Jung My Mother and I by Jane Cabot Reid

June 21, 1935 (Longest day)

This interview was so astounding and so profound that I can hardly write about it for it has made the most tremendous impression on me, and I am ‘afraid.’ (I say ‘afraid’ because one is afraid of changes.)

He has changed the whole course of my life.

Dr. Jung first asked me if I had finally understood what he meant by not feeling through the ear. I told him it had permeated, and that Tommy had helped me understand it.

Jung said, “De T. has a very good mind; even though he knows nothing of psychology, he is able to express a psychological problem to you in simple terms.”

I then told him of my transference to Wolff and how I hated her saying she was not seeing me again, and how I finally asked her to dinner; that at first she was cold then said she would come. Jung said that Wolff had certainly released my feeling.

I then asked him why Mr. Crowley had an ANIMUS, and I went on to say that despite the fact that he might think me queer I was determined to hold to it that Mr. Crowley had an animus!!

He said indeed it was true and that he had saddled himself with Mrs. Crowley’s animus, so it was really Mrs. Crowley’s animus speaking through Mr. Crowley.

He said that when they first came to him they were the most extraordinary couple he’d ever seen and that he saw from the beginning that they would have to part.

He laughed when I told him how Mr. Crowley’s animus conversed viz: “Mrs. C. and I met up here [in the clouds]; now we are down on the mountain top and I’m dragging her down – it’s an angel tied to a pig and the pig has left the angel up there and gone to wallow in mud.” etc. etc.!!

How Jung laughed!

Then I read Jung the Juanita fantasy: Juanita lives for gaiety, marries and finally returns to gaiety then leaves and goes into a convent, saying good-bye to her husband and all the things of this world.

After I had finished reading it Jung looked pretty serious for he realized that I had touched on something pretty fundamental in myself.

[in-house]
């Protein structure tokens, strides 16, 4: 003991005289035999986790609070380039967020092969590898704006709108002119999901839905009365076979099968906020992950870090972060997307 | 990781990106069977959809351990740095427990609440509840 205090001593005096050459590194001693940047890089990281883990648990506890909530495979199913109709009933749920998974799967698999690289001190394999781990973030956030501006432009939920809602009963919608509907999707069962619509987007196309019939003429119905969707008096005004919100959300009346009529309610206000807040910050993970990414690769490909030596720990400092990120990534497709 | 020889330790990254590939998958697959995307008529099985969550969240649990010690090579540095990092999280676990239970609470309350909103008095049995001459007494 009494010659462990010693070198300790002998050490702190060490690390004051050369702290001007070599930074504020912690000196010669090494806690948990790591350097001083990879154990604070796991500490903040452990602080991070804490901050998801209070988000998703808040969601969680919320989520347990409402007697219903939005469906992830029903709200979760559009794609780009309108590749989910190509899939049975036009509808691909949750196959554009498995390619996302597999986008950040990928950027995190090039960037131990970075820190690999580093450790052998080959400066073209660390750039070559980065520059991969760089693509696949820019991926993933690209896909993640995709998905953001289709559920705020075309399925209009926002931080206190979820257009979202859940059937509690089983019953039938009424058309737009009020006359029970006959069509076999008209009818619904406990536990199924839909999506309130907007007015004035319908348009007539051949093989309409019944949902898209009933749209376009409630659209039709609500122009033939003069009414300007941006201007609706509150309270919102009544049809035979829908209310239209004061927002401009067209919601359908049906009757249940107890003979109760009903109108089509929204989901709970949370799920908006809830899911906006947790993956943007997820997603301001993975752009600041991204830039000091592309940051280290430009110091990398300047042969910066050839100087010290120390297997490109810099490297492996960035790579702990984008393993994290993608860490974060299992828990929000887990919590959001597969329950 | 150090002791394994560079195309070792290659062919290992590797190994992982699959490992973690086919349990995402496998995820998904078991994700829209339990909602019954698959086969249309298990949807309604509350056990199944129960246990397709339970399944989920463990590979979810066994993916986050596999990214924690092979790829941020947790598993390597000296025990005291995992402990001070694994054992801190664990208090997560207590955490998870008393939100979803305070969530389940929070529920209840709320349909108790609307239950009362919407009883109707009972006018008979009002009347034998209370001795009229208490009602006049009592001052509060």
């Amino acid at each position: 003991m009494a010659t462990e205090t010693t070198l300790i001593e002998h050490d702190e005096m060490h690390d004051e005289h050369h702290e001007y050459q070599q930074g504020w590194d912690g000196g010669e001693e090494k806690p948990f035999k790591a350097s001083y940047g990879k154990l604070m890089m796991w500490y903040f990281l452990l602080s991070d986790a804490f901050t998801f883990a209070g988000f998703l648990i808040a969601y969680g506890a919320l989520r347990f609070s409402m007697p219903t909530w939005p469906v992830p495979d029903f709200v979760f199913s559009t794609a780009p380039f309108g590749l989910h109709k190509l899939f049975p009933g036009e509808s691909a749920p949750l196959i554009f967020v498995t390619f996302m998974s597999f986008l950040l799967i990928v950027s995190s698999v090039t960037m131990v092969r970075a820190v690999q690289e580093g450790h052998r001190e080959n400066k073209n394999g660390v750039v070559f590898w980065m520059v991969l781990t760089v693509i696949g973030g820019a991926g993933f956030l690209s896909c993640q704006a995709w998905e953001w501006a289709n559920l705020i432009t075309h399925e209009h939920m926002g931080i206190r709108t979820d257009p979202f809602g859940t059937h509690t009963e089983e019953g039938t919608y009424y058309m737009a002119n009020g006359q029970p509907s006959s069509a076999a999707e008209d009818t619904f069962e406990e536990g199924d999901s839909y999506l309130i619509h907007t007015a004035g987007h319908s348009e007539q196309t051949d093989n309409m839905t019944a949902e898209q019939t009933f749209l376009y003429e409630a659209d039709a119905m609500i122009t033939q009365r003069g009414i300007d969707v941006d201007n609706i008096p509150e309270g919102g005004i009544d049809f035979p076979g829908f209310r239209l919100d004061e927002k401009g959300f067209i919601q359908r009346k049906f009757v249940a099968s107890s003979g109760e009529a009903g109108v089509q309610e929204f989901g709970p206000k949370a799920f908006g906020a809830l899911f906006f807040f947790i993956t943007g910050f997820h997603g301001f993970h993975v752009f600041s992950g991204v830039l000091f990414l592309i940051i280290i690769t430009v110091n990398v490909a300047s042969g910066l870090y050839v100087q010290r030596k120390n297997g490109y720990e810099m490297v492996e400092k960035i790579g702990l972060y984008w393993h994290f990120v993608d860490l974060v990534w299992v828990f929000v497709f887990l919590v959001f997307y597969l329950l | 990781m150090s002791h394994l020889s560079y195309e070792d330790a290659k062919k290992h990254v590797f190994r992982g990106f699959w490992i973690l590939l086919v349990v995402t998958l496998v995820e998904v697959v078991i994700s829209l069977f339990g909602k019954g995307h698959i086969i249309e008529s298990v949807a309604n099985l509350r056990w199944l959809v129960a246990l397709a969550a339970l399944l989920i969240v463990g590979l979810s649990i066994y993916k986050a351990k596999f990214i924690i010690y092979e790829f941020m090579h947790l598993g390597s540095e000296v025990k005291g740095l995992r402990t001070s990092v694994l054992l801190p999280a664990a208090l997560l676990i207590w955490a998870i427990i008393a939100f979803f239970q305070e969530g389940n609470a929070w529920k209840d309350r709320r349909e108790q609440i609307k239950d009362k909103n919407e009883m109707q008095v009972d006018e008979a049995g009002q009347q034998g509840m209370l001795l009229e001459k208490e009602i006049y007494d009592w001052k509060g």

He said that, as a child, I had been so fed up with my parents’ language, I had made myself deaf so as not to hear, so it could not reach my heart, otherwise I would have been too unhappy.

He said that often a child can stand parents another child could not stand because he has learnt to live with them by growing defenses.

I grew a rhinoceros hide over my heart so none of my parents’ avalanches could reach me.

It was a defense which grew thicker and thicker as the years went on.

When my parents said things, it went in one ear and out the other.

He said I was like two sisters, the one ran away into the desert.

The other stayed as a mold of parents and had the panics. Something in me would not persuade me into life.

He said that he long suspected that, as I returned year after year to Zurich, I was looking for the ascetic way of life.

He knew I must be interested in the subject I was studying, not in him personally.

If I returned year after year to Zurich, I said, with tears, that it was because I had found a gold mine here, and once having seen it, I could never look away and I had to keep coming to Zurich.

He said that my neurosis did not warrant my sticking on as I had done. I said that I did not want to go into a convent.

He said, “Naturally not.”

I said I thought monks and nuns were not human, and he replied, “Are people very human after all?”

He added that one may be looking for a plane that was not the futile society plane that one was pushed into.

As a child I had covered my heart with rhino hide so that my parents could not hurt me.

Jung said I must answer people back, like Hannah, when they are rude.

As a child I did not dare answer back to my parents as that would have been unwise, and now I have adopted the same attitude with others.

I was forced into a way of life completely foreign to my desires.

Certain desires, like my desire for asceticism, were repressed in childhood and reappear in me as a neurosis; that is to say, the unconscious forces are attempting to achieve conscious expression!

That is clear.

All this is something I have vaguely felt, and suspected, but until now it has not been brought home to me, and I feel shattered and afraid of a new way of life. ~Katy Cabot, Jung My Mother and I, Page 99-101